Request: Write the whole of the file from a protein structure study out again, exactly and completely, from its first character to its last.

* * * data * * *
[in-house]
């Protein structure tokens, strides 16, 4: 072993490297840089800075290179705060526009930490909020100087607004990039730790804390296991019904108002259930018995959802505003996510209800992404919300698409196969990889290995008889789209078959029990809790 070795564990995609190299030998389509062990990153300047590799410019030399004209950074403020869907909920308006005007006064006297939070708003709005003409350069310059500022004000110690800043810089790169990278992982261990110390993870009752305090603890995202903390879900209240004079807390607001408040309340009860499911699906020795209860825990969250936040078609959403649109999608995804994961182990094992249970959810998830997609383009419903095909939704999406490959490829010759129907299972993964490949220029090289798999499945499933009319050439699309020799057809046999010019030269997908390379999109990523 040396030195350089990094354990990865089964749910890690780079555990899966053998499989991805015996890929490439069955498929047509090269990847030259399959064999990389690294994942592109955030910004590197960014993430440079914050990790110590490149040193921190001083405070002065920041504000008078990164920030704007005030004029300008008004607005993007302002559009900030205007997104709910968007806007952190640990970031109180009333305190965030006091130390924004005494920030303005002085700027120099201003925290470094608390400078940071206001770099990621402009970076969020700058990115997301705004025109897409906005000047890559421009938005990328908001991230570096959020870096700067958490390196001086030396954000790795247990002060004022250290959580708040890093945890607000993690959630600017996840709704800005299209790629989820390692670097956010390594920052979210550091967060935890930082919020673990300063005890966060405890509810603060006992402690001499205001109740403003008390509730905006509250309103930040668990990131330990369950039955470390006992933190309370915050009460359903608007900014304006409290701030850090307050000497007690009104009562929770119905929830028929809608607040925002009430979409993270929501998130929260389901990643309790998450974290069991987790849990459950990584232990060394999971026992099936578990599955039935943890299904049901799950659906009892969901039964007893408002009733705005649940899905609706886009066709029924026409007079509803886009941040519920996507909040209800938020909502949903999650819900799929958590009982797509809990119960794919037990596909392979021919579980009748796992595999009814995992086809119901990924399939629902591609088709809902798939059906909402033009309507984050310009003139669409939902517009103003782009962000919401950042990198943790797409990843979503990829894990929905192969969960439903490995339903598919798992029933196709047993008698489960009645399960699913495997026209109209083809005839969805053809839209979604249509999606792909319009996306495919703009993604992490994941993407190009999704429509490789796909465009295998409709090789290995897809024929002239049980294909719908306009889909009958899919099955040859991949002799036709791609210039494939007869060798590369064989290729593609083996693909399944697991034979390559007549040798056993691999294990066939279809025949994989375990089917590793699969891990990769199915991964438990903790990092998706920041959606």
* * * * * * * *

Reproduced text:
[in-house]
């Protein structure tokens, strides 16, 4: 072993490297840089800075290179705060526009930490909020100087607004990039730790804390296991019904108002259930018995959802505003996510209800992404919300698409196969990889290995008889789209078959029990809790 070795564990995609190299030998389509062990990153300047590799410019030399004209950074403020869907909920308006005007006064006297939070708003709005003409350069310059500022004000110690800043810089790169990278992982261990110390993870009752305090603890995202903390879900209240004079807390607001408040309340009860499911699906020795209860825990969250936040078609959403649109999608995804994961182990094992249970959810998830997609383009419903095909939704999406490959490829010759129907299972993964490949220029090289798999499945499933009319050439699309020799057809046999010019030269997908390379999109990523 040396030195350089990094354990990865089964749910890690780079555990899966053998499989991805015996890929490439069955498929047509090269990847030259399959064999990389690294994942592109955030910004590197960014993430440079914050990790110590490149040193921190001083405070002065920041504000008078990164920030704007005030004029300008008004607005993007302002559009900030205007997104709910968007806007952190640990970031109180009333305190965030006091130390924004005494920030303005002085700027120099201003925290470094608390400078940071206001770099990621402009970076969020700058990115997301705004025109897409906005000047890559421009938005990328908001991230570096959020870096700067958490390196001086030396954000790795247990002060004022250290959580708040890093945890607000993690959630600017996840709704800005299209790629989820390692670097956010390594920052979210550091967060935890930082919020673990300063005890966060405890509810603060006992402690001499205001109740403003008390509730905006509250309103930040668990990131330990369950039955470390006992933190309370915050009460359903608007900014304006409290701030850090307050000497007690009104009562929770119905929830028929809608607040925002009430979409993270929501998130929260389901990643309790998450974290069991987790849990459950990584232990060394999971026992099936578990599955039935943890299904049901799950659906009892969901039964007893408002009733705005649940899905609706886009066709029924026409007079509803886009941040519920996507909040209800938020909502949903999650819900799929958590009982797509809990119960794919037990596909392979021919579980009748796992595999009814995992086809119901990924399939629902591609088709809902798939059906909402033009309507984050310009003139669409939902517009103003782009962000919401950042990198943790797409990843979503990829894990929905192969969960439903490995339903598919798992029933196709047993008698489960009645399960699913495997026209109209083809005839969805053809839209979604249509999606792909319009996306495919703009993604992490994941993407190009999704429509490789796909465009295998409709090789290995897809024929002239049980294909719908306009889909009958899919099955040859991949002799036709791609210039494939007869060798590369064989290729593609083996693909399944697991034979390559007549040798056993691999294990066939279809025949994989375990089917590793699969891990990769199915991964438990903790990092998706920041959606």